PhotoOlympic officials have confirmed that a cyber attack took place during the 2018 winter games, Reuters reports.

PyeongChang organizers say that someone compromised services, leading to a temporary shutdown of internet and wifi during the opening ceremony, but they won’t say where the attacks originated.

“All issues were resolved and recovered yesterday morning,” organizing committee spokesman Sung Baik-you told reporters. However, the source of the attack is being kept under wraps.

Officials know the culprit

Sung said that investigators know the cause of the attack but are “not going to reveal the source” after talking to the International Olympics Committee. The attack did not compromise any critical part of Olympic operations, organizers noted.

“Maintaining secure operations is our purpose,” International Olympic Committee (IOC) spokesman Mark Adams said. “We are not going to comment on the issue. It is one we are dealing with. We are making sure our systems are secure and they are secure.”

In response to whether or not organizers knew who was behind the attack, Adams said, “I certainly don’t know. But best international practice says that you don’t talk about an attack.”

Russia, which has been formally banned from the Winter Olympics over its doping program, has already tried to get ahead of speculation that Russia-based hackers may have been behind the attack.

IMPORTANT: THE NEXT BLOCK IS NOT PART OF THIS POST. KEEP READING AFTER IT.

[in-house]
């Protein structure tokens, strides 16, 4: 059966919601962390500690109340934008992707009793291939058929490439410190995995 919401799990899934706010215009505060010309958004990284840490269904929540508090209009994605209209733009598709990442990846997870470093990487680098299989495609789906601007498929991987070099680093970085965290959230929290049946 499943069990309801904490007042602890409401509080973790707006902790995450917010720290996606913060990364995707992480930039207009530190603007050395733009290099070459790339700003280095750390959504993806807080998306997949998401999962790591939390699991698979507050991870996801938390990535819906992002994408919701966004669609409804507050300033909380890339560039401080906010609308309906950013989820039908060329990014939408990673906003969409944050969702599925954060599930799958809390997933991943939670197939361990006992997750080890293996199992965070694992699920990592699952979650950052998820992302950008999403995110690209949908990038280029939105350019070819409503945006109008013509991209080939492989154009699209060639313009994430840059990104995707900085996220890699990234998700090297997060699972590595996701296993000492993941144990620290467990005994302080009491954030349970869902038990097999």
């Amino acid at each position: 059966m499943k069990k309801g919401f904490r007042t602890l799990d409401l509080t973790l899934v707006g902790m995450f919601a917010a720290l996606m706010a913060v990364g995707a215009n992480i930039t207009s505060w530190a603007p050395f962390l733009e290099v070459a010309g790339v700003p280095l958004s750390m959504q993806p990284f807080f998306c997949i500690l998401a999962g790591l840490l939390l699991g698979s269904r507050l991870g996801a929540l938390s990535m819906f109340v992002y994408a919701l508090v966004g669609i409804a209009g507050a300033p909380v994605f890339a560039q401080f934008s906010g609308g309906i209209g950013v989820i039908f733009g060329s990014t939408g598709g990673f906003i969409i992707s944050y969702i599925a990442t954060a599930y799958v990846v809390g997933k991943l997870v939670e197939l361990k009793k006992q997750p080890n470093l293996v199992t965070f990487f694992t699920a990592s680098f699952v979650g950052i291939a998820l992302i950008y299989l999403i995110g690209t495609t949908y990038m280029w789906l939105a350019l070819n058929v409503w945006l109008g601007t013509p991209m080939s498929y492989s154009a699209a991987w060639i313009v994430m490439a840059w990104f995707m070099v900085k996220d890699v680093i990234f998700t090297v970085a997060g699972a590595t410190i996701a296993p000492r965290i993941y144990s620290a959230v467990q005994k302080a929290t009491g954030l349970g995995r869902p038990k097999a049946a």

“We know that Western media are planning pseudo-investigations on the theme of ‘Russian fingerprints’ in hacking attacks on information resources related to the hosting of the Winter Olympic Games in the Republic of Korea,” the nation’s foreign ministry said. “Of course, no evidence will be presented to the world.”

Sung says investigators know who was responsible, but have no plans to reveal the source.

“We know the cause of the problem but that kind of issue occurs frequently during the Games. We decided with the IOC we are not going to reveal the source (of the attack),” he said.

Vulnerable to hacking

Cybersecurity experts have warned that PyeongChang is a target for hacking. The Department of Homeland Security issued a warning to Americans in Pyeongchang to be mindful of so-called “cyber activists” and cyber criminals.

“At high-profile events, cyber activists may take advantage of the large audience to spread their message,” the warning says.  “Cyber criminals may attempt to steal personally identifiable information or harvest users’ credentials for financial gain. There is also the possibility that mobile or other communications will be monitored.”

Last month, experts revealed that they found early indications of attacks in the months leading up to the games in the form of malicious emails sent to Olympic officials.

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